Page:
Developing Fitness Goals – Foxboro, MA
30 January 2014
Now that we are a month into the New Year, some of those fitness-related resolutions may have gone by the wayside.
Most of the time, the problem is trying too hard to reach unrealistic fitness goals too quickly.
It is important to set realistic expectations for a reasonable time frame. Take running. Although many look at mileage and time splits as a measure of fitness, it's better for people who have been sedentary for a while to ease into it.
You don't want to run to get into shape; you want to get into shape to run. You have to start by training and cross-training, gentle warm-ups and stretching.
Lower-impact exercises might include biking, swimming and using an elliptical trainer. In addition to starting with lower-impact activities, it's important to increase activity slowly, adding about 10% duration at a time.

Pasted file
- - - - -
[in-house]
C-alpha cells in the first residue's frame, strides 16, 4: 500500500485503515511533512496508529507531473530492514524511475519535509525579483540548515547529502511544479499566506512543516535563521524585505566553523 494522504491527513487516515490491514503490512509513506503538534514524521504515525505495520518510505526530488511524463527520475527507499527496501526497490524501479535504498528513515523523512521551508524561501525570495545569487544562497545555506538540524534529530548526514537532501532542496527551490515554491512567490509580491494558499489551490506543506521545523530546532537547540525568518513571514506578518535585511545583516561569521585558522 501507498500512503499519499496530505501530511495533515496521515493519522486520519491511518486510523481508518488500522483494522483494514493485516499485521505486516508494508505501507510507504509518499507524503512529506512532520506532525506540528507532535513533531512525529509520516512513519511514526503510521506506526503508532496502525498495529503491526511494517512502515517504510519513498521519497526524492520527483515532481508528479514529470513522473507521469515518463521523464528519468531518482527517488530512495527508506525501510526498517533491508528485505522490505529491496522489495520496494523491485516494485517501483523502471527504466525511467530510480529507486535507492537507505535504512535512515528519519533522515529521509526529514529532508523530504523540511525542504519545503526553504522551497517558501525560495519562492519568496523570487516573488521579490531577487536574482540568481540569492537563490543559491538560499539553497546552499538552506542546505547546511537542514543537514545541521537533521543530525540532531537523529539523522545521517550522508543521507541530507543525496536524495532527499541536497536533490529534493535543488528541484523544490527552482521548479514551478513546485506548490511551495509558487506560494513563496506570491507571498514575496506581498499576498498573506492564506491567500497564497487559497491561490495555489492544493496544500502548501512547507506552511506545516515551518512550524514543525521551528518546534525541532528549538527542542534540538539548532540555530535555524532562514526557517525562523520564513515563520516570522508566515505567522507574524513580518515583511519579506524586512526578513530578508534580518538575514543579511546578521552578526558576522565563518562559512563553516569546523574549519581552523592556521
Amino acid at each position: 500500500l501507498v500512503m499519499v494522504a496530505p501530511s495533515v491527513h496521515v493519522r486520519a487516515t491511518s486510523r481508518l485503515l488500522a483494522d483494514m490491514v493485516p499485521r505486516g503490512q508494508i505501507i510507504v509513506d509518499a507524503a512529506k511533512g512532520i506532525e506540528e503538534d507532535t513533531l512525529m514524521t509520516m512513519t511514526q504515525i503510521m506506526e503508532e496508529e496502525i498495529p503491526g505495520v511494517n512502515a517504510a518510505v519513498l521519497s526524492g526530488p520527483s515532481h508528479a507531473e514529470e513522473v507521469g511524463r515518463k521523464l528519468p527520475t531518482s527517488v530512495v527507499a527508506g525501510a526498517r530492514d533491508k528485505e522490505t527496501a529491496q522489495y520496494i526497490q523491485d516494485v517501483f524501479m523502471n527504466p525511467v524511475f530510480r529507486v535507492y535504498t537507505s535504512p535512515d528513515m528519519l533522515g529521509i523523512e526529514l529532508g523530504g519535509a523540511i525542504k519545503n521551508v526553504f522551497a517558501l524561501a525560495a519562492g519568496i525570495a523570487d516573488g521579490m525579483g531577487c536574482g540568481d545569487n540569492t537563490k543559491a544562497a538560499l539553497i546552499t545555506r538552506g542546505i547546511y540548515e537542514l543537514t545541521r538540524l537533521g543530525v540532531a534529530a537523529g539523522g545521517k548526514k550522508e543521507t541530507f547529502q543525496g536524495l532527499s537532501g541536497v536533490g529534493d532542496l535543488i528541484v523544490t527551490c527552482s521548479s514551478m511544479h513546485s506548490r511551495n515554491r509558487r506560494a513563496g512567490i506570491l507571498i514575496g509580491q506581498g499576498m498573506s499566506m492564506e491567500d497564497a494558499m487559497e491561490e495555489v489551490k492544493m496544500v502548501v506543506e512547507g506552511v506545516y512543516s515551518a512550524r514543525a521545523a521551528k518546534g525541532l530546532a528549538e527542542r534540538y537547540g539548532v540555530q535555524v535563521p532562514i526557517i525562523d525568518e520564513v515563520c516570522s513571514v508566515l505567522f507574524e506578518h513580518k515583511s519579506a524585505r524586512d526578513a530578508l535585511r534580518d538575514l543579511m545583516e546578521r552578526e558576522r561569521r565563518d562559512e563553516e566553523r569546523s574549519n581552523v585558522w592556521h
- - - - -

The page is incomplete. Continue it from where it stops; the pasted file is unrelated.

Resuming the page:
However, it is also important to be aware of and acknowledge one's body's limitations.
Pain does not always mean gain. There are a number of warning signs that it might be time to see a doctor, including a traumatic injury, large swelling within the joints, limited range of motion, instability in a joint or any mechanical problems such as catching, locking or popping.
The truth is, exercise is a complicated business and there are a number of things that can affect your success. Knowing what those are will help you set realistic fitness goals and get the most out of your time spent at the gym.
Fitness goals need to be realistic and attainable. For help in creating fitness goals, contact Answer is Fitness.
Columbia Daily Tribune